A recent systematization of the library of Yuriy A. Kalenyuk, co-founder of InText, revealed that the collection is perhaps among the largest private foreign language libraries in Ukraine. It contains over 4,000 items, 1,000 of which are specialized dictionaries and reference books covering a variety of subject fields: patents and trademarks, maritime and naval science, business and finance, telecommunications, computational engineering, aerospace, solar energy and electrical and power engineering, etc. It is a remarkable source of field-specific terms and texts that can help translators and reviewers in their daily work.

Terminology is one of the most expertise-sensitive matters when it comes to technical translation. Keeping consistency is effectively resolved these days with the help of CAT tools and terminology management applications. However, keeping accuracy and adequacy in translation solely depends on the knowledge and experience of translators and reviewers. Professional translators continuously strive to improve the quality of their work through a deeper understanding of products, processes and the technologies they translate about. Professionals use monolingual and single-field dictionaries to make sure that their comprehension of the source text is full or, in the case of producing the target text, the equivalent they found was the best possible. When it comes to translation into Russian and Ukrainian, it is particularly important to verify sub-field terminology using printed glossaries and reference books.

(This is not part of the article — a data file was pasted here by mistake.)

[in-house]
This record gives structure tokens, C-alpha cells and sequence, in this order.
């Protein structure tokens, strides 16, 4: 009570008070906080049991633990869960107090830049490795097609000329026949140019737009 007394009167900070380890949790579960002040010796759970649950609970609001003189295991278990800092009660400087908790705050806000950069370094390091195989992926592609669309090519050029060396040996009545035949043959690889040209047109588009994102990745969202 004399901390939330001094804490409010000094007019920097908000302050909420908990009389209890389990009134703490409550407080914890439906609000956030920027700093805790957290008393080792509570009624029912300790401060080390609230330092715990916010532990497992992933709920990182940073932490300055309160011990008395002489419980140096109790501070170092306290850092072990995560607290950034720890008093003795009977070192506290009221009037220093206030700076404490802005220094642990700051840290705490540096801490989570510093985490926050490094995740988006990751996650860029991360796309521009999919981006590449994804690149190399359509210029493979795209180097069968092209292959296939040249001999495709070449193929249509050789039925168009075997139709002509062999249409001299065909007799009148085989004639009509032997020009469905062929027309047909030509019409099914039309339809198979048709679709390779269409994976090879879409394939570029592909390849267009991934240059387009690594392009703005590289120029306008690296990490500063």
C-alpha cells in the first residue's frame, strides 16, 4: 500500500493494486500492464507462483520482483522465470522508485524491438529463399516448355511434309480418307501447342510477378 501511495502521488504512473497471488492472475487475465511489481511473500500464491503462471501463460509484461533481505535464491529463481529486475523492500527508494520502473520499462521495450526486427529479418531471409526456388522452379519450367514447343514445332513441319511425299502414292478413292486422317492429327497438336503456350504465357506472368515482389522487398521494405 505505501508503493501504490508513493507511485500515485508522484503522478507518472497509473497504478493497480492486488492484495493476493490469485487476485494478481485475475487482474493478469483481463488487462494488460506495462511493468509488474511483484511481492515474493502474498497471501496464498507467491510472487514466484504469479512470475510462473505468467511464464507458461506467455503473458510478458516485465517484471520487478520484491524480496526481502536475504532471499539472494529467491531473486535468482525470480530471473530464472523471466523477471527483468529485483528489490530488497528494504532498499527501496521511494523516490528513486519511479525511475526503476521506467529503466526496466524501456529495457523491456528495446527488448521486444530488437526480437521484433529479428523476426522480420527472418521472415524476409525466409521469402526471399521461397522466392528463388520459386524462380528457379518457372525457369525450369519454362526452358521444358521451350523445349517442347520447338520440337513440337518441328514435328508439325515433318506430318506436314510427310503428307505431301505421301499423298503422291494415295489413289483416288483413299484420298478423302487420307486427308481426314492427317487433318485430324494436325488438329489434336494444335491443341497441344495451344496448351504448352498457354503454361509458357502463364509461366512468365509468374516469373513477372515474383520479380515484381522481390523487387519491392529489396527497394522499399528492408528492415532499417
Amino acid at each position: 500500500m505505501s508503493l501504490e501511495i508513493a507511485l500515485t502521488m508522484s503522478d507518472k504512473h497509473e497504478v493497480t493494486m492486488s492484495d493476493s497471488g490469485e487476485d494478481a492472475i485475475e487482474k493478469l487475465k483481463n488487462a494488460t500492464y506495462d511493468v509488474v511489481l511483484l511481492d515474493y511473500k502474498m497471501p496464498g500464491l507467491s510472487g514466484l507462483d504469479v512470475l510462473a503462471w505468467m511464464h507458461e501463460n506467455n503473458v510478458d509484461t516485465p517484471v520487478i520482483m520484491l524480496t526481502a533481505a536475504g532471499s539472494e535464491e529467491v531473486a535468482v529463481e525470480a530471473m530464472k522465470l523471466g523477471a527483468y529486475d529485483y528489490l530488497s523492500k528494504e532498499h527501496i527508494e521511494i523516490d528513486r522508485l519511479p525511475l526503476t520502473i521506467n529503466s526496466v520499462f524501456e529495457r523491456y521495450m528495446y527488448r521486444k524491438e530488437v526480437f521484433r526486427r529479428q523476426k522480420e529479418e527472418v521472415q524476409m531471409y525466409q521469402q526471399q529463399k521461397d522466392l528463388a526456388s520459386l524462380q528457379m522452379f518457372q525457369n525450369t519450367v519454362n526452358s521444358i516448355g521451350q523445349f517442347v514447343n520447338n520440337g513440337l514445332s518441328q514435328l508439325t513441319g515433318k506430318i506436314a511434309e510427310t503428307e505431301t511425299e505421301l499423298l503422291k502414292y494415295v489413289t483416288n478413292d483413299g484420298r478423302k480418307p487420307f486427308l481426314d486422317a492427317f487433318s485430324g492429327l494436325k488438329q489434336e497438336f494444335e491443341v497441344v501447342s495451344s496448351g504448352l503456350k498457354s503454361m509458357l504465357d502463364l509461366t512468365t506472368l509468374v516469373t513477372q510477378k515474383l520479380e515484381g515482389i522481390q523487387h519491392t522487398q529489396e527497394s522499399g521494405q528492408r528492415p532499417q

Olexandr Oliynyk, Chief Editor for Technical and Engineering Translation Group:

"Translators have to find a response to a real challenge: what terminology base is to be used in a certain text. They should find the right set of terms for describing in their native language the innovative device, process or newly invented physical phenomenon, which take place when a new component is produced, operated or serviced.

The situation becomes even more complicated when we are the witnesses of the emergence of new technology. Hundreds of scientists and engineers are working on this very problem and it's most probable that one of them has ordered this translation trying to facilitate their own scientific or technology effort. They are expecting from you a good text with the proper terms and right recommendations.

So, a translator has to do their best. They have to involve their gut instinct, knowledge and competency; in another words - to convert their diligence into successful translation starting to look for terms, to read papers and thesis works."

Yet, most of the dictionaries and reference books, even today, reside in printed format. Translators often have little time to spare in order to refer to printed information. Yet it is the paper-based glossaries and dictionaries that hold this unique knowledge, particularly when it comes to field-specific vocabulary, like power engineering, aerospace or helicopter construction.

The application of information storage technologies will allow in-house translators and reviewers to save time with faster and more convenient access to the extensive pool of paper-based knowledge.

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